The list, containing over 170 new Chinese words, is compiled by language experts at the ministry, as part of its report on the use of Chinese language in 2006.
But a majority of the over 1000 netizens commenting on the new release, including some heavy web users, said they did not recognize most of these new words. Indeed, except for only a few terms, such as blog article, grassroots netizen, second-generation one-child family, and Gu Ge, the Chinese version for Google, the list is full of words that do not make much sense to even native Chinese speakers.
“I’m afraid it’s the first time for most Chinese people to see 90 percent of the words on the list,” one commented.
“I’m on the Internet for more than 14 hours everyday, but found half of the words unheard of…” said another.
Quite a few people saw such vocabulary simply as language pollution that should be tossed away instead of receiving official documentation. Some went on to criticize the MOE as being irresponsible in giving official release to such terms, since they might disappear very soon and would not stay in the daily language use in China’s fast changing cultural and social arena.
But some commentators supported the documentation of these new words and called for a more open attitude toward new trends in the development of Chinese language.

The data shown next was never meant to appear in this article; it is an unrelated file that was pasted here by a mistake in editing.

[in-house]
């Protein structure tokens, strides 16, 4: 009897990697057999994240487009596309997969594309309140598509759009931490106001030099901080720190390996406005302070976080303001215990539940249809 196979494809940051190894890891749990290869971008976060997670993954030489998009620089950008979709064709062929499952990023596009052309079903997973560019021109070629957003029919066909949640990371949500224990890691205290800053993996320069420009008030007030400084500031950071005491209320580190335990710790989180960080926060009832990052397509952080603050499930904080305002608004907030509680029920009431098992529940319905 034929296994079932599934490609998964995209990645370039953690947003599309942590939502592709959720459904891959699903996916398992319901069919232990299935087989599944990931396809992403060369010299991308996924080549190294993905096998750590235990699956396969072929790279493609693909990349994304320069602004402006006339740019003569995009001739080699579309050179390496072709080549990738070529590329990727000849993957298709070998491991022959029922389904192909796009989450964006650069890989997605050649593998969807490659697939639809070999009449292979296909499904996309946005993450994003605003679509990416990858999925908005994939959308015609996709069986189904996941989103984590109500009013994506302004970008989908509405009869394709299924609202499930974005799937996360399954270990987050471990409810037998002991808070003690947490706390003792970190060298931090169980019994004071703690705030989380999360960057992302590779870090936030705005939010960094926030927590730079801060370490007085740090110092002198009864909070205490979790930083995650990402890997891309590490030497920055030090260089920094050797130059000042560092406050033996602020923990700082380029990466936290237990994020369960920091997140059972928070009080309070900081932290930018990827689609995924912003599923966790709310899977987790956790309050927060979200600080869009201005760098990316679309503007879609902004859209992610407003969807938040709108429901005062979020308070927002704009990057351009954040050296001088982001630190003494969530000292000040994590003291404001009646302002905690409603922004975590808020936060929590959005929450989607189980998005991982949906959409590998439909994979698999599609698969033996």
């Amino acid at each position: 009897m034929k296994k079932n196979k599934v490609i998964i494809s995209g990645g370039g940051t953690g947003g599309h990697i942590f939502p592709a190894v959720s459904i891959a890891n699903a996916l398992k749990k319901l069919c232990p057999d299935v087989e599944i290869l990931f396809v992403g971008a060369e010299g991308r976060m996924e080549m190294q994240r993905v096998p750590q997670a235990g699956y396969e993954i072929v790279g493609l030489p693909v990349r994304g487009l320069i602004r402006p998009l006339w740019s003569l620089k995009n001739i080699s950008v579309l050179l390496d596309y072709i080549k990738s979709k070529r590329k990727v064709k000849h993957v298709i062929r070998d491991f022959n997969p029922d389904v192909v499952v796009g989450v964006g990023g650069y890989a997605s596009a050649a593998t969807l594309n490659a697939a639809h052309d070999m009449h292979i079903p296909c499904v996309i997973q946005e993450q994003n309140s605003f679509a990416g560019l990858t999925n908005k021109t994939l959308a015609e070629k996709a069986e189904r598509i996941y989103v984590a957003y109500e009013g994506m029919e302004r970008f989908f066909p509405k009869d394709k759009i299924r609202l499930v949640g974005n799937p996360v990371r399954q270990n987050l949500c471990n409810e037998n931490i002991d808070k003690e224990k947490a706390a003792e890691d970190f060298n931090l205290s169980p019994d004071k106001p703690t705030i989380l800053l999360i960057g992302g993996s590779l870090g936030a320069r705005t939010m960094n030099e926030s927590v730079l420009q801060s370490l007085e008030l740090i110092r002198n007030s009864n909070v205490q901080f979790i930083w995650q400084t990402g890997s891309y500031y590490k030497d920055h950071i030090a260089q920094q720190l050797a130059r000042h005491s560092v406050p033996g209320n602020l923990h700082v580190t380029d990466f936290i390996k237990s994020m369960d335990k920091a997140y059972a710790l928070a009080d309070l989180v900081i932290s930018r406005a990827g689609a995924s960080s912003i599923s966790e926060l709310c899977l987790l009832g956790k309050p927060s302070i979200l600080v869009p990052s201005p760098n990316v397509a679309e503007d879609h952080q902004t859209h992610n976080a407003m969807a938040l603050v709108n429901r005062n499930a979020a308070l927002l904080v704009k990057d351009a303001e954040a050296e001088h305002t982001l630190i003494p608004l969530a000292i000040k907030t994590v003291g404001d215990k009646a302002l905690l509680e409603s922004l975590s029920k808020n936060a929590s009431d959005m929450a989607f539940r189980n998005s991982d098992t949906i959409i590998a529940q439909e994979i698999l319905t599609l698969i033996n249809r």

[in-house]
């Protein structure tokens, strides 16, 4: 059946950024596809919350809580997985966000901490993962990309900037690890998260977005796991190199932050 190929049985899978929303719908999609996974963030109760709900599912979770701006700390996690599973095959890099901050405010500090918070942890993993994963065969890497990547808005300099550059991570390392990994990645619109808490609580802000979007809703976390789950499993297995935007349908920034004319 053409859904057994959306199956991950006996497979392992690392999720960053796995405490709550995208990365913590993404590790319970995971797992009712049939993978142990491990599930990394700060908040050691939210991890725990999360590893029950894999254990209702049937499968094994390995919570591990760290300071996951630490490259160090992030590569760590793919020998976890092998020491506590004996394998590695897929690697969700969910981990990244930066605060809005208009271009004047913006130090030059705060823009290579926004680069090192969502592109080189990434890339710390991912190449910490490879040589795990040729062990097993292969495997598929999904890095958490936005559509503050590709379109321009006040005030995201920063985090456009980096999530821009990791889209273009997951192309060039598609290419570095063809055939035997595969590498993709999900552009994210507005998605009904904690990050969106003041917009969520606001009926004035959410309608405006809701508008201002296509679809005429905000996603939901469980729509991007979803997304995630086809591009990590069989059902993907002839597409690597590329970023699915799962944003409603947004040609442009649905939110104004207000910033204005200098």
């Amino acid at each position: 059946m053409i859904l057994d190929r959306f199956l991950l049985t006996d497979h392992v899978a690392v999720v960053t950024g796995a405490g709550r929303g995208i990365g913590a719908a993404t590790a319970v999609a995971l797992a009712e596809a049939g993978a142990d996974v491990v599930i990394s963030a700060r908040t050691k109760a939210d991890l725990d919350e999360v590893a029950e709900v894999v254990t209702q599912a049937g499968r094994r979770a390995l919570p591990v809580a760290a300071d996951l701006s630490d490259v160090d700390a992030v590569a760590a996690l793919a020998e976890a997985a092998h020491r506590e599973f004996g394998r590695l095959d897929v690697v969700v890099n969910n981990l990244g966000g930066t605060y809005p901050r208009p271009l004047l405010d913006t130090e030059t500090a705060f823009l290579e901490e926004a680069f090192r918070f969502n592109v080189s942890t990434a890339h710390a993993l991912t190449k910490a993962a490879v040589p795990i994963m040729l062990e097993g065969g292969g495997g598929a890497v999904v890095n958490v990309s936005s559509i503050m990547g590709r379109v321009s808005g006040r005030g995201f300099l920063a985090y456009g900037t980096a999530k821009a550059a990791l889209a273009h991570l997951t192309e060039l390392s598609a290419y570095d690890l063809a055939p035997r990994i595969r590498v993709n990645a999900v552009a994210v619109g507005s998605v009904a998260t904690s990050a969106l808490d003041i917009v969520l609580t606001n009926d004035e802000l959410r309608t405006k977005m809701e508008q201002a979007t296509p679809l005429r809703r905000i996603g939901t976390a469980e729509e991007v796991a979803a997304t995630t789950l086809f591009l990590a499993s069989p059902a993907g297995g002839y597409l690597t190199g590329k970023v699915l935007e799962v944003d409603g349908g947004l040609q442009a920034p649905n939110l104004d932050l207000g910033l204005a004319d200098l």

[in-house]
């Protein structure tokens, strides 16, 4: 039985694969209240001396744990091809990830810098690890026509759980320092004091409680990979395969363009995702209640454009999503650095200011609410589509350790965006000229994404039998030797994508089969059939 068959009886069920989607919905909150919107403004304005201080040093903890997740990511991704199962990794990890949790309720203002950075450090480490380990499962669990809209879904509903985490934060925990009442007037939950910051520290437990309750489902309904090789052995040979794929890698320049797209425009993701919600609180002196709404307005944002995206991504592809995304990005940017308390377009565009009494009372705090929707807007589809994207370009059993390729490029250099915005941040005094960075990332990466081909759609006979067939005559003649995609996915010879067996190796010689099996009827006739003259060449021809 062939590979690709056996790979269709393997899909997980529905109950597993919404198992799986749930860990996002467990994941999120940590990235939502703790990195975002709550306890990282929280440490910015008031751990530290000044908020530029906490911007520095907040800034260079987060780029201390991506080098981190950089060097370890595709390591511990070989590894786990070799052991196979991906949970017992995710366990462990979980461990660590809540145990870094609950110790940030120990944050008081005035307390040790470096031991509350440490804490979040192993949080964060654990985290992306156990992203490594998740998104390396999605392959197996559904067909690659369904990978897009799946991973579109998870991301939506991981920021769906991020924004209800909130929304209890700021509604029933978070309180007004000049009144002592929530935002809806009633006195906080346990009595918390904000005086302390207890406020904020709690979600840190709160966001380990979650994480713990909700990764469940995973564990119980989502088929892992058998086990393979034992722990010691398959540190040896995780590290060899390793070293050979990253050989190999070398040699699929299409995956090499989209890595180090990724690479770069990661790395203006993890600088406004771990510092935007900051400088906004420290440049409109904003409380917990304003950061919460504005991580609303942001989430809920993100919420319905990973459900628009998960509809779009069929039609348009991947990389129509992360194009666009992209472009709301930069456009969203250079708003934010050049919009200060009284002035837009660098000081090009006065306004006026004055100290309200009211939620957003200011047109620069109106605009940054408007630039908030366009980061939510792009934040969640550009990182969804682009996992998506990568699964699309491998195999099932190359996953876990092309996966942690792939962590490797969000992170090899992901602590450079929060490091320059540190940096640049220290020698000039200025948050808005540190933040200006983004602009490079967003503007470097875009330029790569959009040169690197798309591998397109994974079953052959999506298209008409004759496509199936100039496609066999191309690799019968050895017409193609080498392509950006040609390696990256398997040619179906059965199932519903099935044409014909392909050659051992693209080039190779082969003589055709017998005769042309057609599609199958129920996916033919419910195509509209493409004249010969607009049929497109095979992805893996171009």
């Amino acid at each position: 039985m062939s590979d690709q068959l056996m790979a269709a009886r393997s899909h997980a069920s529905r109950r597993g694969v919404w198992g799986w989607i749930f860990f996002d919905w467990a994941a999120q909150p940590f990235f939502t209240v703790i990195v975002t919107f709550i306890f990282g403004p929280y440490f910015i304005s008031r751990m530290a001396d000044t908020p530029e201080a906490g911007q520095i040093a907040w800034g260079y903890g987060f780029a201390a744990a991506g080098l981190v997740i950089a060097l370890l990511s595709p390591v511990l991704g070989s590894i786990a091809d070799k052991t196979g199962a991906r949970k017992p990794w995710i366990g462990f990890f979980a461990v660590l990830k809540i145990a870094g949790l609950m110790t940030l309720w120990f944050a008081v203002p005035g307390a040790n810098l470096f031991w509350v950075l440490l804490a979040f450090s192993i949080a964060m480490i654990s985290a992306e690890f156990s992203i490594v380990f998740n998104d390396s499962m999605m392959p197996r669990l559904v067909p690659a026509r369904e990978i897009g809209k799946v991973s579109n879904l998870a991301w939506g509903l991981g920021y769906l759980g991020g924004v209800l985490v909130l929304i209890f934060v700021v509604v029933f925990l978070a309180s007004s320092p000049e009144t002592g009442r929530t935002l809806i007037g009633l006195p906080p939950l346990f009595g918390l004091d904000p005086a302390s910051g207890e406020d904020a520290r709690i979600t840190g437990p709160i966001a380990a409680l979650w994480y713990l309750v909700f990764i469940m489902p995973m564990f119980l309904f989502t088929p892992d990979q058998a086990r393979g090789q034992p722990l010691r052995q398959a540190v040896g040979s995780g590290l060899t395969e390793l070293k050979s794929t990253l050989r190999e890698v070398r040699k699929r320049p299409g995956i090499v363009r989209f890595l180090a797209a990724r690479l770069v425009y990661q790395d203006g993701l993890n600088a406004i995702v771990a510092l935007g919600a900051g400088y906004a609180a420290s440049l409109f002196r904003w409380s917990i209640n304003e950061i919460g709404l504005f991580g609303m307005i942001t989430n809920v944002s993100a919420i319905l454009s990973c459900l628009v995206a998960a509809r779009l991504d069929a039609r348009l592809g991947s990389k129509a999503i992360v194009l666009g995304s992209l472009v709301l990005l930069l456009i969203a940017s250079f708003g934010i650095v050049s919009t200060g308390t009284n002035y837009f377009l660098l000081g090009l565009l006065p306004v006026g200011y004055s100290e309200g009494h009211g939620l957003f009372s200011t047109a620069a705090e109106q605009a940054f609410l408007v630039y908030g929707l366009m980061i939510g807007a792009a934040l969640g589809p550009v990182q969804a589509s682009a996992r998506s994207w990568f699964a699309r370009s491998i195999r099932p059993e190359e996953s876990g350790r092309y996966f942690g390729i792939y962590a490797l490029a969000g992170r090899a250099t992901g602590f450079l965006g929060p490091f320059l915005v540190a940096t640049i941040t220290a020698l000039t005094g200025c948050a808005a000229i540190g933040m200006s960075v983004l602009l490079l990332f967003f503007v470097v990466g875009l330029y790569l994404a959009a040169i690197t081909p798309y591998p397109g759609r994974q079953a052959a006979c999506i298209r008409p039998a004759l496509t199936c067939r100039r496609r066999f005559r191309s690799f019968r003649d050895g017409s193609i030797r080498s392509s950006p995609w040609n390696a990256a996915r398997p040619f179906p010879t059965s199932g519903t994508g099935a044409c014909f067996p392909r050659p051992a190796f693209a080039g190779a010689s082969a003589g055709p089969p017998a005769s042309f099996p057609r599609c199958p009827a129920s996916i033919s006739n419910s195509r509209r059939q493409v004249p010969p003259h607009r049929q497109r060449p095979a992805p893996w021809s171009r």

“I always welcome new words springing up like mushrooms after rain,” one poster said. “The mother tongue has a distant origin and a long stream, rich and deep, only because it is constantly changing and developing.”
Nevertheless, it seemed to be a common agreement that time will finally decide whether these new words, however ridiculous they might appear to be, will become permanent components of modern Chinese.
According to the MOE report on Chinese language use, the number of Chinese blogs has come to the third place right after Japanese and English ones. Blogs, Internet news, email, BBS and cell phone short messages have become the main origin of new words in Chinese, the report says. This is also the first time the MOE tried to document some of these new words entering Chinese people’s daily life in recent years, said Li Yuming, head of the ministry’s Bureau of Language and Information Management.
The list of the new words
The MOE report on Chinese language use in 2006